Because McDonald’s product mix involved expansion into new product lines, historical financial figures didn’t reflect future earnings. Cole took a 360 degree approach to develop accurate cash flow projections – key to helping McDonald manage his expanding business and to securing financing to support his growth. Cole used ProfitCents –a financial analysis and benchmarking tool – to evaluate how other small businesses were performing in the industry. Additionally he reached out to suppliers and manufacturers to get a better understanding of his potential revenues.
After gathering financial projections, benchmarks, and analysis. McDonald and Cole began reaching out to local resource partners. They began working with a local bank and regional Certified Development Company (CDC) to explore SBA funding and revolving lines of credit. And they reached out the county economic development organization to explore opportunities for support of local small business growth.
A new approach to operations.
Operating multiple locations with expanded product lines called for new systems. McDonald recognizes that this requires running his business different that he did in the past. Together he continues to work with Cole to put additional systems – inventory tracking, detailed profitability tracking by product line, and more. Since initially working with Cole, McDonald has recognized the need for and added a part-time bookkeeper to this the team member at McDonald’s Vacuum Center.
McDonald knows that part of what has grown his business and allowed him to secure exclusive brands is his reputation for quality service. He knows the key to his long-term sustainability and growth is ensuring that customers continue to have a positive experience at every location.
As McDonald’s Vacuum Center has grown, and McDonald has taken a more strategic approach to his business he’s noticed one great benefit that can‘t be overlooked. We’ll share it in his own words: “When I sold vacuums and sewing machines in my used book store, people would ask, “What’s your cheapest product?” Now they ask, “What’s your best product?”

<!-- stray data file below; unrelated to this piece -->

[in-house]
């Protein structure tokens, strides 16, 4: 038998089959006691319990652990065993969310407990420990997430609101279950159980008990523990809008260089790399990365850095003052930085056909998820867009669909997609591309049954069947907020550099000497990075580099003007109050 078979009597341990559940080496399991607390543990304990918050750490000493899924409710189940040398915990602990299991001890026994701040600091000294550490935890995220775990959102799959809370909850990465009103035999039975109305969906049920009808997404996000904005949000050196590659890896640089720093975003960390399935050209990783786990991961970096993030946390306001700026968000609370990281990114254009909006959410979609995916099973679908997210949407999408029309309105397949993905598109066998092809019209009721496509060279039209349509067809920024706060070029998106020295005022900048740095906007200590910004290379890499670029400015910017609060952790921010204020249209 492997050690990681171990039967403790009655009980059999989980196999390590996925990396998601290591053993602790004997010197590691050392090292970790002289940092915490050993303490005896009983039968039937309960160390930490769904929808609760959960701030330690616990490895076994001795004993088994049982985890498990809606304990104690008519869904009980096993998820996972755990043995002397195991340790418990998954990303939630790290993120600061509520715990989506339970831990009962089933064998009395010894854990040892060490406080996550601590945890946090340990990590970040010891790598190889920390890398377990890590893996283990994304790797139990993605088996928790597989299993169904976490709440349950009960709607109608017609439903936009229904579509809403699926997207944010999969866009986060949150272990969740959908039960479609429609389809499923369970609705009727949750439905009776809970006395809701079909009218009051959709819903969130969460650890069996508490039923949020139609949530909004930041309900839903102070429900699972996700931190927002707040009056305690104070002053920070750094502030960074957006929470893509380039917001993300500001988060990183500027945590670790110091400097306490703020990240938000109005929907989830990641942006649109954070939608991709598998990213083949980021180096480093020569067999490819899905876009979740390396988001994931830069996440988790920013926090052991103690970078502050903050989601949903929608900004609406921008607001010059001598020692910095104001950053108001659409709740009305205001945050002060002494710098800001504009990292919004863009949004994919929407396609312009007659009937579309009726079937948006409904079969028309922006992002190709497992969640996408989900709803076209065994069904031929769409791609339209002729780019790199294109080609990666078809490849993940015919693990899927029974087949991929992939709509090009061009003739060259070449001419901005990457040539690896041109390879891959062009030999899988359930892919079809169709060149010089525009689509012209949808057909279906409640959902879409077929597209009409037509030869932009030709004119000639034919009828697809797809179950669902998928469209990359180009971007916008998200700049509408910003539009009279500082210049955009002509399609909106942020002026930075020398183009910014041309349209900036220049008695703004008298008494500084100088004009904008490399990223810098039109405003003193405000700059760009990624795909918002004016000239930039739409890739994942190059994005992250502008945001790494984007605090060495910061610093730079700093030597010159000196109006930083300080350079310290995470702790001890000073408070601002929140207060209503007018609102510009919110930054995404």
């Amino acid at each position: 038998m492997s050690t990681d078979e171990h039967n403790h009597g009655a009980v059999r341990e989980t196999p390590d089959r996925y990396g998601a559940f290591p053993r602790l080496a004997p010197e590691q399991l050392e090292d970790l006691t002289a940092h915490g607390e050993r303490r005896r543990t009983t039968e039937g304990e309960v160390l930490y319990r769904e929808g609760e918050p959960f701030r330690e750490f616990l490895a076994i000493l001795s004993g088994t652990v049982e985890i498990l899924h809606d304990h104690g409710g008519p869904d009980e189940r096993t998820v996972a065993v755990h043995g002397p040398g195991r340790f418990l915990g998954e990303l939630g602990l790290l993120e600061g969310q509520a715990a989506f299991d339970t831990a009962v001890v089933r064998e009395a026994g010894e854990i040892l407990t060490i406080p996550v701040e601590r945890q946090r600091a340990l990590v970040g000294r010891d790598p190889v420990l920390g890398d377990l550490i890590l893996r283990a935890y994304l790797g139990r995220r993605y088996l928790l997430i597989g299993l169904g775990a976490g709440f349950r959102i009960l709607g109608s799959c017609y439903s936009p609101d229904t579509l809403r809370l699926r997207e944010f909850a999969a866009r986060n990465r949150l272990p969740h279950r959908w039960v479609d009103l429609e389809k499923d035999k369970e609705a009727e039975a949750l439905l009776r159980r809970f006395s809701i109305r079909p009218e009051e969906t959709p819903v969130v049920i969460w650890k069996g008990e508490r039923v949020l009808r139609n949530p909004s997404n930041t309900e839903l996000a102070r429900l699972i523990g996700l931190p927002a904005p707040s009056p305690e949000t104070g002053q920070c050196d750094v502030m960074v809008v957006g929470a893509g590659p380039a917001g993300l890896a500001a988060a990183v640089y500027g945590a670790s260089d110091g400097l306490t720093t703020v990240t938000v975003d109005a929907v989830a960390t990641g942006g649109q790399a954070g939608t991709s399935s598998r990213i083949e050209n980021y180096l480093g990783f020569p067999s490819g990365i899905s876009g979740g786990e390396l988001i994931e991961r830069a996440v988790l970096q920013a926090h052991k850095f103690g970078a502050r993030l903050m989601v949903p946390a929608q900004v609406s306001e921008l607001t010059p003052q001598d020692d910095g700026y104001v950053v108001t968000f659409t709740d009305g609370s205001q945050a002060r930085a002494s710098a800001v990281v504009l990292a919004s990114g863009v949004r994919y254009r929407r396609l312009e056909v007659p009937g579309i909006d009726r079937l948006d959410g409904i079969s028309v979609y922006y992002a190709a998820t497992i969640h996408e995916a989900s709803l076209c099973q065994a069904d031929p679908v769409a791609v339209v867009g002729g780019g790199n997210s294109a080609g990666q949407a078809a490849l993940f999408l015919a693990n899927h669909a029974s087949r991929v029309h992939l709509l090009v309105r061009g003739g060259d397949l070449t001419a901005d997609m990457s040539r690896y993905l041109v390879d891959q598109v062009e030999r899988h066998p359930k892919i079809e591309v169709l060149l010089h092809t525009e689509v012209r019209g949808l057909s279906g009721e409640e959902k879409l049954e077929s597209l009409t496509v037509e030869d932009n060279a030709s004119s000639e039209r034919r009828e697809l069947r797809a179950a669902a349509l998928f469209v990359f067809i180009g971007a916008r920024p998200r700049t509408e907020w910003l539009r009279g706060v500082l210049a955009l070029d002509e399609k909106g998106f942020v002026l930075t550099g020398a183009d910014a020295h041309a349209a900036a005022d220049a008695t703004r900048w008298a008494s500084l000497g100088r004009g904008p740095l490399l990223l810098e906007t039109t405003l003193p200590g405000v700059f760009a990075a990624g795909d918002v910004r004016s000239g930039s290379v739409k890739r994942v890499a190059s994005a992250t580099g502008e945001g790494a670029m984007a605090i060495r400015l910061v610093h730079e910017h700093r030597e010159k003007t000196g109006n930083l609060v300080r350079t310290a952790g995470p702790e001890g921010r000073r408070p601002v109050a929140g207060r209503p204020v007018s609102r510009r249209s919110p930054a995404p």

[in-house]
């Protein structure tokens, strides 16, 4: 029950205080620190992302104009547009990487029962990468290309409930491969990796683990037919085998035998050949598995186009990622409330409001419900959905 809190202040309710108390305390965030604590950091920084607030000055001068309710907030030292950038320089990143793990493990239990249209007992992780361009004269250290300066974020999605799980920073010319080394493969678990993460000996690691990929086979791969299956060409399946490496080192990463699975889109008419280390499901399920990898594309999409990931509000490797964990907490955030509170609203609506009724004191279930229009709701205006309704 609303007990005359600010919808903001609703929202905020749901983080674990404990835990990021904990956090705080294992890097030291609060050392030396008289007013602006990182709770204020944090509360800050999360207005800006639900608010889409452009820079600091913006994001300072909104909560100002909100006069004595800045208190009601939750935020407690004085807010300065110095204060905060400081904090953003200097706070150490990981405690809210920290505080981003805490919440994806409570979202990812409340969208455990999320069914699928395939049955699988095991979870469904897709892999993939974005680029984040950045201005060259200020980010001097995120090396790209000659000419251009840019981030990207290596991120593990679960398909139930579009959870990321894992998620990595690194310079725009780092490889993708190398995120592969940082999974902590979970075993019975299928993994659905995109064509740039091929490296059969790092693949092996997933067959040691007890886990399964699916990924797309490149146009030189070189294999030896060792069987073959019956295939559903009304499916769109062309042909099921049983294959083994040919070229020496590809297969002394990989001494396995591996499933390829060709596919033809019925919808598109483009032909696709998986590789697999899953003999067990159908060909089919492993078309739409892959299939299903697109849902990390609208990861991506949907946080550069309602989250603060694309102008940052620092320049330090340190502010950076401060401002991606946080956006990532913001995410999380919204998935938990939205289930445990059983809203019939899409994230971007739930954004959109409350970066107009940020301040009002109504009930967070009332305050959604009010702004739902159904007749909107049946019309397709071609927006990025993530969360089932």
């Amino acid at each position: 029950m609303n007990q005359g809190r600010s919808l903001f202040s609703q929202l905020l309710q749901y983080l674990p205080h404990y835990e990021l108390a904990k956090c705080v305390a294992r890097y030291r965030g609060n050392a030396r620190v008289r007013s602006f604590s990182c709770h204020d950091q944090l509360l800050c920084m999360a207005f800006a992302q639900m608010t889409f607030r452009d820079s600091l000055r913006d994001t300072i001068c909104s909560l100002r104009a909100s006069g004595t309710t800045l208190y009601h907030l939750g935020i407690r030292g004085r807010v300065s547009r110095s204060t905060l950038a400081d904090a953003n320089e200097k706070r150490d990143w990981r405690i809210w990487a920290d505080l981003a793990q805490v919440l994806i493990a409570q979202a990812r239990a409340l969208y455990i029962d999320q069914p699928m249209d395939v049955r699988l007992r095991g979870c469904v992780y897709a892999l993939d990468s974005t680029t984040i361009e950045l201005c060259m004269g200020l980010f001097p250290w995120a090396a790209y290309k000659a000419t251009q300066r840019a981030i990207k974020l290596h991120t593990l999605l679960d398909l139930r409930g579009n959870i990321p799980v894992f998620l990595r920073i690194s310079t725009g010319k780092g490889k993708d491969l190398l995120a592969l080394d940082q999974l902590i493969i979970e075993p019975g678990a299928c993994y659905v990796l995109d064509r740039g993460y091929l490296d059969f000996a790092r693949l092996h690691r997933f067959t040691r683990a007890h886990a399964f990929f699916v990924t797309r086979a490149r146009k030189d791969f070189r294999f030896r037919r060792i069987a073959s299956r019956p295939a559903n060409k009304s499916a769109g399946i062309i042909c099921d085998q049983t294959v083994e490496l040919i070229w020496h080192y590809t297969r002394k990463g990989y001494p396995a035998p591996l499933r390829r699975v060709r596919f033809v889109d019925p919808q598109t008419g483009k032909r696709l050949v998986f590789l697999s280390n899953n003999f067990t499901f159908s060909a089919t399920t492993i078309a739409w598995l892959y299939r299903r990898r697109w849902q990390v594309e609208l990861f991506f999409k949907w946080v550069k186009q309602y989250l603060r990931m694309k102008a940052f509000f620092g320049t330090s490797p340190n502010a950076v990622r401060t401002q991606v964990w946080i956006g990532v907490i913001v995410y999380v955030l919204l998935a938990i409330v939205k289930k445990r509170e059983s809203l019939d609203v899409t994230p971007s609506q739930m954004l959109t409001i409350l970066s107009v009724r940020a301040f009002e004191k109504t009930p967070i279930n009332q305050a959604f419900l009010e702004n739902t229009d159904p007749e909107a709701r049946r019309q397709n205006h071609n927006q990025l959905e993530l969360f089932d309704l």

For any small business, that’s a great conversation to have.
About McDonald’s Vacuum Center
Learn more online at http://mcdonaldsvacuums.com/
About the Kansas SBDC at WSU in Arkansas City
The Kansas SBDC Cowley County Outreach Center is a partnership between Wichita State University and Cowley College as well as funding partners that include: City of Wellington Economic Development Department, Cowley County Economic Development, Harper County Economic Development Council, and Sumner County Economic Development Commission.
About Jason Cole
Jason started as the Consultant for the Cowley College Kansas SBDC Outreach Center in 2012. Clients seeking loans find themselves in good hands, because Jason served as an Assistant Vice President for Home National Bank in Arkansas City. As a co-owner of Centaur Solutions, a company specializing in employee assessment, Jason developed a passion for creating high-performing workforces. He helps Kansas SBDC clients identify and solve employee issues that are constraining sales, operations efficiencies, and profits.
Jason also served as Adjunct Instructor with the Business & Industry Training branch of Cowley College and taught in the Wellington school system. Jason holds a B.S. in Business Administration from LeTourneau University and a M.S. in Business Education from Emporia State University.
He can be reached at 620-441-2563 or by emailing: firstname.lastname@example.org